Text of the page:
The old face had become purple. Lady Henry breathed hard.
“My dear friend,” said Sir Wilfrid, quickly, laying a calming hand on her arm, “don’t let this trouble you so. Dismiss her.”
“And accept solitary confinement for the rest of my days? I haven’t the courage—yet,” said Lady Henry, bitterly. “You don’t know how I have been isolated and betrayed! And I haven’t told you the worst of all. Listen! Do you know whom she has got into her toils?”
She paused, drawing herself rigidly erect. Sir Wilfrid, looking up sharply, remembered the little scene in the Park, and waited.
“Did you have any opportunity last night,” said Lady Henry, slowly, “of observing her and Jacob Delafield?”
She spoke with passionate intensity, her frowning brows meeting above a pair of eyes that struggled to see and could not. But the effect she listened for was not produced. Sir Wilfrid drew back uncertainly.
“Jacob Delafield?” he said. “Jacob Delafield? Are you sure?”
“Sure?” cried Lady Henry, angrily. Then, disdaining to support her statement, she went on: “He hesitates. But she’ll soon make an end of that. And do you realize what that means—what Jacob’s possibilities are? Kindly recollect that Chudleigh has one boy—one sickly, tuberculous boy—who might die any day. And Chudleigh himself is a poor life. Jacob has more than a good chance—ninety chances out of a hundred”—she ground the words out with emphasis—“of inheriting the dukedom.”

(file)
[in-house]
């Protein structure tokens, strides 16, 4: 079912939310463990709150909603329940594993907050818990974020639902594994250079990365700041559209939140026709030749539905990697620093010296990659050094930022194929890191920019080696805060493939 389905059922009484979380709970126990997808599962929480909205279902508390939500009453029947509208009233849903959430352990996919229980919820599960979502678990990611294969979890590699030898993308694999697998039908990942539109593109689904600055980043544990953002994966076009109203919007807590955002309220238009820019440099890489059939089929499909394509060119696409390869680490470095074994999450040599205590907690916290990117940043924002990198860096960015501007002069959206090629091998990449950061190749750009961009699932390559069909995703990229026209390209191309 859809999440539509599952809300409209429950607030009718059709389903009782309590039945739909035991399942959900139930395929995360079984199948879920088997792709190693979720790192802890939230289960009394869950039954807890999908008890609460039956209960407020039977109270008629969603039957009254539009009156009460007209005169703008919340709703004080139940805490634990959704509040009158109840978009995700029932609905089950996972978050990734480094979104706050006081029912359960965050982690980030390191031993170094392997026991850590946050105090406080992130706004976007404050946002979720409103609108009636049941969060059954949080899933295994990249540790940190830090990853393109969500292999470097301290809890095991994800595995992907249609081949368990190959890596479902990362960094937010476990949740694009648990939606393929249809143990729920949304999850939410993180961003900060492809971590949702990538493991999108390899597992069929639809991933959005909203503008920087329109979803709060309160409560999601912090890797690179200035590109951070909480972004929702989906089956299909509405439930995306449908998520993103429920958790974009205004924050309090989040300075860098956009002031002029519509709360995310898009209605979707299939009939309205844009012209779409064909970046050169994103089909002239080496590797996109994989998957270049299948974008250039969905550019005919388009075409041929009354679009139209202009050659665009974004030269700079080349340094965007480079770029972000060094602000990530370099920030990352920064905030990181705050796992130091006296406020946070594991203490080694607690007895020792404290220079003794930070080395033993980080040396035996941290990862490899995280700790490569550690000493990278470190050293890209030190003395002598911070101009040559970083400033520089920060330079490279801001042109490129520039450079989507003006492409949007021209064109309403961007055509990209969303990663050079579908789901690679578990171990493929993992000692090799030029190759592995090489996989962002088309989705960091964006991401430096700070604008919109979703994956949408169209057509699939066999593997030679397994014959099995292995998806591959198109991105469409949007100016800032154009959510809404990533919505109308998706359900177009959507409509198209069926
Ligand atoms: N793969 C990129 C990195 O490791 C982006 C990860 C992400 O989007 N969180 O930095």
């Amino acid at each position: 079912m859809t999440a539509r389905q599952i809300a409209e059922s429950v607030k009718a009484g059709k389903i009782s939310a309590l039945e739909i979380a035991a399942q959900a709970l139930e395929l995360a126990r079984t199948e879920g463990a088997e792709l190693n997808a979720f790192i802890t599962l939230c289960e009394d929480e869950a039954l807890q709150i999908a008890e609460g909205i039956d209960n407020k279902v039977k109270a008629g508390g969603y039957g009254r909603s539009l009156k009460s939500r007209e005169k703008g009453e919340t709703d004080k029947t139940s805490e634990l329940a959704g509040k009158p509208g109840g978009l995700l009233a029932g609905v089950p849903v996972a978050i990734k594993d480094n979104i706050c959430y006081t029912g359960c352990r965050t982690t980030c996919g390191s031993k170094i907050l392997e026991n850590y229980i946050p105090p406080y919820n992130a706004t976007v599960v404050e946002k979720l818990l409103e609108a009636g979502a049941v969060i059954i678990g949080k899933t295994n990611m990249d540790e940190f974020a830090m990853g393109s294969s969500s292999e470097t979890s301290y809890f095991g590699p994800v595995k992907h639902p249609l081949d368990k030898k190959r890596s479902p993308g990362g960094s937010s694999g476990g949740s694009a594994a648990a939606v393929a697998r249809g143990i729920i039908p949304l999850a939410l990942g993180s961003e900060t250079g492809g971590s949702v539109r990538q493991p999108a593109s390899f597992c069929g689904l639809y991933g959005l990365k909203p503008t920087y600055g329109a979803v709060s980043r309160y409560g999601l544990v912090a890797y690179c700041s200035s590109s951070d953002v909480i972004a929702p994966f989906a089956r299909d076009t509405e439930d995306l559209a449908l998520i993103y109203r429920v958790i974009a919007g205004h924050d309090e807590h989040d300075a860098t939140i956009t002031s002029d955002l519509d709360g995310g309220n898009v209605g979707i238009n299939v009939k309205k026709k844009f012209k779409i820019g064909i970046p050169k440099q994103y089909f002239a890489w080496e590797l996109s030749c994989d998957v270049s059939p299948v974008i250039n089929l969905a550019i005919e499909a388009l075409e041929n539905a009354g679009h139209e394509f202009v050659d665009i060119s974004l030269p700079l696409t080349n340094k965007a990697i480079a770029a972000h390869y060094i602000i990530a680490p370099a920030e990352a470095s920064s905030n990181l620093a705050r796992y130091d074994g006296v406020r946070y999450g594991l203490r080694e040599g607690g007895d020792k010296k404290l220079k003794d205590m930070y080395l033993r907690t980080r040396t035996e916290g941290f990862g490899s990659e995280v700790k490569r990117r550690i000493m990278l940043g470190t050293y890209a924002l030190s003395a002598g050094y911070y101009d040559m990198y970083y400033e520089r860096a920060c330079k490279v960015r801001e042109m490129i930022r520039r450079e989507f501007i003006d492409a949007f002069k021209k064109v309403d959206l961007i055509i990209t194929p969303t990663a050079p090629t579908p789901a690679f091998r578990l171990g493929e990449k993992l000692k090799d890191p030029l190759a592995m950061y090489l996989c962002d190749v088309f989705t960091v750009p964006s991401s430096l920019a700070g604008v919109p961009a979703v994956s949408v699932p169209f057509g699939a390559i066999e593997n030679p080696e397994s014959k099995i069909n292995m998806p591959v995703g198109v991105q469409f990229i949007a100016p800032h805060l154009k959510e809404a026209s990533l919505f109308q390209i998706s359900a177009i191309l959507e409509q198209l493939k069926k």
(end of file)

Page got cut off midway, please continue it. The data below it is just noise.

“Good gracious!” said Sir Wilfrid, throwing away his cigarette.
“There!” said Lady Henry, in sombre triumph. “Now you can understand what I have brought on poor Henry’s family.”
A low knock was heard at the door.
“Come in,” said Lady Henry, impatiently.
The door opened, and Mademoiselle Le Breton appeared on the threshold, carrying a small gray terrier under each arm.
“I thought I had better tell you,” she said, humbly, “that I am taking the dogs out. Shall I get some fresh wool for your knitting?”
It was nearly four o’clock. Sir Wilfrid had just closed Lady Henry’s door behind him, and was again walking along Bruton Street.
He was thinking of the little scene of Mademoiselle Le Breton’s appearance on the threshold of Lady Henry’s dining-room; of the insolent sharpness with which Lady Henry had given her order upon order—as to the dogs, the books for the circulating library, a message for her dressmaker, certain directions for the tradesmen, etc., etc.—as though for the mere purpose of putting the woman who had dared to be her rival in her right place before Sir Wilfrid Bury. And at the end, as she was departing, Mademoiselle Le Breton, trusting no doubt to Lady Henry’s blindness, had turned towards himself, raising her downcast eyes upon him suddenly, with a proud, passionate look. Her lips had moved; Sir Wilfrid had half risen from his chair. Then, quickly, the door had closed upon her.